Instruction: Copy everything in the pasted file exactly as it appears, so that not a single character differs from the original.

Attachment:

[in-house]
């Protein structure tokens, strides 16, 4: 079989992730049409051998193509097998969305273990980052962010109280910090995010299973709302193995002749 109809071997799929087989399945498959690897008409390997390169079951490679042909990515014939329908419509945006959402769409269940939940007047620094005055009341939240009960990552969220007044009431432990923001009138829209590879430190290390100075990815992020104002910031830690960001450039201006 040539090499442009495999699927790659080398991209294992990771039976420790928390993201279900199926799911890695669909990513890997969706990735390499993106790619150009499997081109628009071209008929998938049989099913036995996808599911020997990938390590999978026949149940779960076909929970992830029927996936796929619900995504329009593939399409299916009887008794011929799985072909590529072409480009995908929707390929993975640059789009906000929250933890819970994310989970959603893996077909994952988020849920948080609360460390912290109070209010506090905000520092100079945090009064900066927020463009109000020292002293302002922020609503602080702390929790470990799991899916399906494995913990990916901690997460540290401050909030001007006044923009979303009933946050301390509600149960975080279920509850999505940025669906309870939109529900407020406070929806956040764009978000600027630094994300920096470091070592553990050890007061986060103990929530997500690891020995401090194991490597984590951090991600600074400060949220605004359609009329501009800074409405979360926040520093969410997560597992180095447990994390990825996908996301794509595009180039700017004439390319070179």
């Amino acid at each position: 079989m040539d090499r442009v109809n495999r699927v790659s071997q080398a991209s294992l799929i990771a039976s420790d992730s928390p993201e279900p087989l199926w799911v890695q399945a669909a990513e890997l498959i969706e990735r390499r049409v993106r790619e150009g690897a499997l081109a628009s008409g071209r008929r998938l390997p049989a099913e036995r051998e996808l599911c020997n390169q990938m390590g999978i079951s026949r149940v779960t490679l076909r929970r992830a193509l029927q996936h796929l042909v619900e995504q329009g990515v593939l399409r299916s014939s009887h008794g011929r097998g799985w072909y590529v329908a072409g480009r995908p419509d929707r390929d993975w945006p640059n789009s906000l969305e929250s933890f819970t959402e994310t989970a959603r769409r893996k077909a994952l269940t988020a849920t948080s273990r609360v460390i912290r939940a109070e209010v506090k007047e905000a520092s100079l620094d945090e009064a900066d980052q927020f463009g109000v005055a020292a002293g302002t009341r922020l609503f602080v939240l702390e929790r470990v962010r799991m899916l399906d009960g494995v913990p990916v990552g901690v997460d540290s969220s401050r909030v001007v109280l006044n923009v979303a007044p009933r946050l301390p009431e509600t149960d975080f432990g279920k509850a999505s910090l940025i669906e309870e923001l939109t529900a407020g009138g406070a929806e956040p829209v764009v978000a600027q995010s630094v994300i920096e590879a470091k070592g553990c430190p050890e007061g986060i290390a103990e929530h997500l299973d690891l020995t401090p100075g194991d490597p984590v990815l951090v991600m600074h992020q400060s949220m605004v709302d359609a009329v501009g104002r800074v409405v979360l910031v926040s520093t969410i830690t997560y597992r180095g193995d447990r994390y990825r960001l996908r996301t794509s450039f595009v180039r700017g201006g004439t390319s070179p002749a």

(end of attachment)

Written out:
[in-house]
């Protein structure tokens, strides 16, 4: 079989992730049409051998193509097998969305273990980052962010109280910090995010299973709302193995002749 109809071997799929087989399945498959690897008409390997390169079951490679042909990515014939329908419509945006959402769409269940939940007047620094005055009341939240009960990552969220007044009431432990923001009138829209590879430190290390100075990815992020104002910031830690960001450039201006 040539090499442009495999699927790659080398991209294992990771039976420790928390993201279900199926799911890695669909990513890997969706990735390499993106790619150009499997081109628009071209008929998938049989099913036995996808599911020997990938390590999978026949149940779960076909929970992830029927996936796929619900995504329009593939399409299916009887008794011929799985072909590529072409480009995908929707390929993975640059789009906000929250933890819970994310989970959603893996077909994952988020849920948080609360460390912290109070209010506090905000520092100079945090009064900066927020463009109000020292002293302002922020609503602080702390929790470990799991899916399906494995913990990916901690997460540290401050909030001007006044923009979303009933946050301390509600149960975080279920509850999505940025669906309870939109529900407020406070929806956040764009978000600027630094994300920096470091070592553990050890007061986060103990929530997500690891020995401090194991490597984590951090991600600074400060949220605004359609009329501009800074409405979360926040520093969410997560597992180095447990994390990825996908996301794509595009180039700017004439390319070179």
């Amino acid at each position: 079989m040539d090499r442009v109809n495999r699927v790659s071997q080398a991209s294992l799929i990771a039976s420790d992730s928390p993201e279900p087989l199926w799911v890695q399945a669909a990513e890997l498959i969706e990735r390499r049409v993106r790619e150009g690897a499997l081109a628009s008409g071209r008929r998938l390997p049989a099913e036995r051998e996808l599911c020997n390169q990938m390590g999978i079951s026949r149940v779960t490679l076909r929970r992830a193509l029927q996936h796929l042909v619900e995504q329009g990515v593939l399409r299916s014939s009887h008794g011929r097998g799985w072909y590529v329908a072409g480009r995908p419509d929707r390929d993975w945006p640059n789009s906000l969305e929250s933890f819970t959402e994310t989970a959603r769409r893996k077909a994952l269940t988020a849920t948080s273990r609360v460390i912290r939940a109070e209010v506090k007047e905000a520092s100079l620094d945090e009064a900066d980052q927020f463009g109000v005055a020292a002293g302002t009341r922020l609503f602080v939240l702390e929790r470990v962010r799991m899916l399906d009960g494995v913990p990916v990552g901690v997460d540290s969220s401050r909030v001007v109280l006044n923009v979303a007044p009933r946050l301390p009431e509600t149960d975080f432990g279920k509850a999505s910090l940025i669906e309870e923001l939109t529900a407020g009138g406070a929806e956040p829209v764009v978000a600027q995010s630094v994300i920096e590879a470091k070592g553990c430190p050890e007061g986060i290390a103990e929530h997500l299973d690891l020995t401090p100075g194991d490597p984590v990815l951090v991600m600074h992020q400060s949220m605004v709302d359609a009329v501009g104002r800074v409405v979360l910031v926040s520093t969410i830690t997560y597992r180095g193995d447990r994390y990825r960001l996908r996301t794509s450039f595009v180039r700017g201006g004439t390319s070179p002749a």